Binge-eating (BED) disorder is a serious eating disorder in which you frequently consume unusually large amounts of food and feel unable to stop eating.
Almost everyone overeats on occasion, such as having seconds or thirds of a holiday meal. But for some people, excessive overeating that feels out of control and becomes a regular occurrence crosses the line to binge-eating disorder.
When you have binge-eating disorder, you may be embarrassed about overeating and vow to stop. But you feel such a compulsion that you can’t resist the urges and continue binge eating.
Most people with binge-eating disorder are overweight or obese, but you may be at a normal weight. Behavioral and emotional signs and symptoms of binge-eating disorder include:
- Eating unusually large amounts of food in a specific amount of time, such as over a two-hour period
- Feeling that your eating behavior is out of control
- Eating even when you’re full or not hungry
- Eating rapidly during binge episodes
- Eating until you’re uncomfortably full
- Frequently eating alone or in secret
- Feeling depressed, disgusted, ashamed, guilty or upset about your eating
- Frequently dieting, possibly without weight loss
Unlike a person with bulimia, after a binge, you don’t regularly compensate for extra calories eaten by vomiting, using laxatives or exercising excessively. You may try to diet or eat normal meals. But restricting your diet may simply lead to more binge eating.
The severity of binge-eating disorder is determined by how often episodes of bingeing occur during a week.
When to see a doctor
If you have any symptoms of binge-eating disorder, seek medical help as soon as possible. Binge-eating problems can vary in their course from short-lived to recurrent or they may persist for years if left untreated.
Talk to your medical care provider or a mental health professional about your binge-eating symptoms and feelings. If you’re reluctant to seek treatment, talk to someone you trust about what you’re going through. A friend, loved one, teacher or faith leader can help you take the first steps to successful treatment of binge-eating disorder.
Bulimia Causes and Risk Factors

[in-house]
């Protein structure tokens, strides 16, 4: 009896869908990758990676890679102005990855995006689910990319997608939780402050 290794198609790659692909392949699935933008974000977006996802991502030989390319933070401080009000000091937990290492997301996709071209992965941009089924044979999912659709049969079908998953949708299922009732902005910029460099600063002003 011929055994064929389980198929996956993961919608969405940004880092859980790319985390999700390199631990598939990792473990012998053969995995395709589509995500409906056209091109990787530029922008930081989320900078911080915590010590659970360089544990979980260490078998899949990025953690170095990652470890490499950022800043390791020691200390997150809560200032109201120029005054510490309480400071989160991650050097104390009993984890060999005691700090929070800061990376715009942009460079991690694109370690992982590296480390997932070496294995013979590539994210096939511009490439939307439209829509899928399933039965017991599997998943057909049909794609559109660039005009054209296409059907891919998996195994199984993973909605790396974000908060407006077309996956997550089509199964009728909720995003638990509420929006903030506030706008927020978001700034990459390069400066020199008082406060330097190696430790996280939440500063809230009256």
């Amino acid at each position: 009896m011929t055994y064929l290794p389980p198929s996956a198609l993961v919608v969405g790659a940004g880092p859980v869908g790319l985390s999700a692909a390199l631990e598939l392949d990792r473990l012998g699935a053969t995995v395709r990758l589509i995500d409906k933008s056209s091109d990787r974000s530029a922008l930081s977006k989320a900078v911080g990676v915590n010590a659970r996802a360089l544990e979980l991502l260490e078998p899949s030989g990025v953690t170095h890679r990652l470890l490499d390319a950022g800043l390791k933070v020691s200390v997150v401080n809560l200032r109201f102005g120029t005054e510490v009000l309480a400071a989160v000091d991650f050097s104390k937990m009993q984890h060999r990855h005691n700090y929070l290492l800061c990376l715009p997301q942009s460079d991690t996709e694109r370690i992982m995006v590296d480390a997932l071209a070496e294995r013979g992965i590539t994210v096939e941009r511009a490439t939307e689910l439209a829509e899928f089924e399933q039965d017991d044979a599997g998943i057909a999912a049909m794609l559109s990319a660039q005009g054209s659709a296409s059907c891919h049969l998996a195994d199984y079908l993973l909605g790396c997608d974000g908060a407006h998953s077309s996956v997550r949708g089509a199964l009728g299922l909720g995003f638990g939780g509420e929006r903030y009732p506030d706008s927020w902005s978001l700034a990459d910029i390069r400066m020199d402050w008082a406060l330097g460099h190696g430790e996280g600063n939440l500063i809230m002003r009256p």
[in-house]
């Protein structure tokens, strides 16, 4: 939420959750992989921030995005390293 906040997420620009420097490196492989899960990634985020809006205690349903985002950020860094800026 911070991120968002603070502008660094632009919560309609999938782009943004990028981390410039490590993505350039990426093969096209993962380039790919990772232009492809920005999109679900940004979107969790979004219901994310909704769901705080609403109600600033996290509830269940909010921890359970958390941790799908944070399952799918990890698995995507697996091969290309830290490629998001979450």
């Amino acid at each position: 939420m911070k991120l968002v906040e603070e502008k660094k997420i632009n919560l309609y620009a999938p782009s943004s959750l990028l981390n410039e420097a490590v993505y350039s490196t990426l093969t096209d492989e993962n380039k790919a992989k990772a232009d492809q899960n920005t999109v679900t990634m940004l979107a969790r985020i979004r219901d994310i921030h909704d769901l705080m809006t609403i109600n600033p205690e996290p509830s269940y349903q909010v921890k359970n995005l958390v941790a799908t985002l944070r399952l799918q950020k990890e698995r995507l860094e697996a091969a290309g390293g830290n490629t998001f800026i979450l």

Research suggests that a mixture of certain personality traits, emotions, and thinking patterns, as well as biological and environmental factors, might be responsible.
Researchers believe this eating disorder may begin with dissatisfaction with your body and extreme concern with your size and shape. Usually, you have low self-esteem and fear becoming overweight. The fact that bulimia tends to run in families also suggests that you might inherit a risk for the disorder.
Other risk factors include:
- Genetics. People with BED may have increased sensitivity to dopamine, a chemical in the brain that’s responsible for feelings of reward and pleasure. There is also strong evidence that the disorder is inherited.
- Gender. BED is more common in women than in men. In the United States, 3.6% of women experience BED at some point in their lives, compared with 2.0% of men. This may be due to underlying biological factors.
- Changes in the brain. There are indications that people with BED may have changes in brain structure that result in a heightened response to food and less self-control.
- Body size. Almost 50% of people with BED have obesity, and 25–50% of patients seeking weight loss surgery meet the criteria for BED. Weight problems may be both a cause and result of the disorder.
- Body image. People with BED often have a very negative body image. Body dissatisfaction, dieting, and overeating contribute to the development of the disorder.
- Binge eating. Those affected often report a history of binge eating as the first symptom of the disorder. This includes binge eating in childhood and the teenage years.
- Emotional trauma. Stressful life events, such as abuse, death, separation from a family member, or a car accident, are risk factors. Childhood bullying due to weight may also contribute
- Other psychological conditions. Almost 80% of people with BED have at least one other psychological disorder, such as phobias, depression, post-traumatic stress disorder (PTSD) , bipolar disorder, anxiety, or substance abuse.
An episode of binge eating can be triggered by stress, dieting, negative feelings relating to body weight or body shape, the availability of food, or boredom
Binge-eating disorder is more common in women than in men. Although people of any age can have binge-eating disorder, it often begins in the late teens or early 20s.
Factors that can increase your risk of developing binge-eating disorder include:
- Family history. You’re much more likely to have an eating disorder if your parents or siblings have (or had) an eating disorder. This may indicate that inherited genes increase the risk of developing an eating disorder.
- Dieting. Many people with binge-eating disorder have a history of dieting. Dieting or restricting calories during the day may trigger an urge to binge eat, especially if you have symptoms of depression.
- Psychological issues. Many people who have binge-eating disorder feel negatively about themselves and their skills and accomplishments. Triggers for bingeing can include stress, poor body self-image and the availability of preferred binge foods.
You may develop psychological and physical problems related to binge eating.
Complications that may be caused by binge-eating disorder include:
- Poor quality of life
- Problems functioning at work, with your personal life or in social situations
- Social isolation
- Medical conditions related to obesity, such as joint problems, heart disease, type 2 diabetes, gastroesophageal reflux disease (GERD) and some sleep-related breathing disorders
Psychiatric disorders that are often linked with binge-eating disorder include:
- Bipolar disorder
- Substance use disorders
Although there’s no sure way to prevent binge-eating disorder, if you have symptoms of binge eating, seek professional help. Your medical care provider can advise you on where to get help.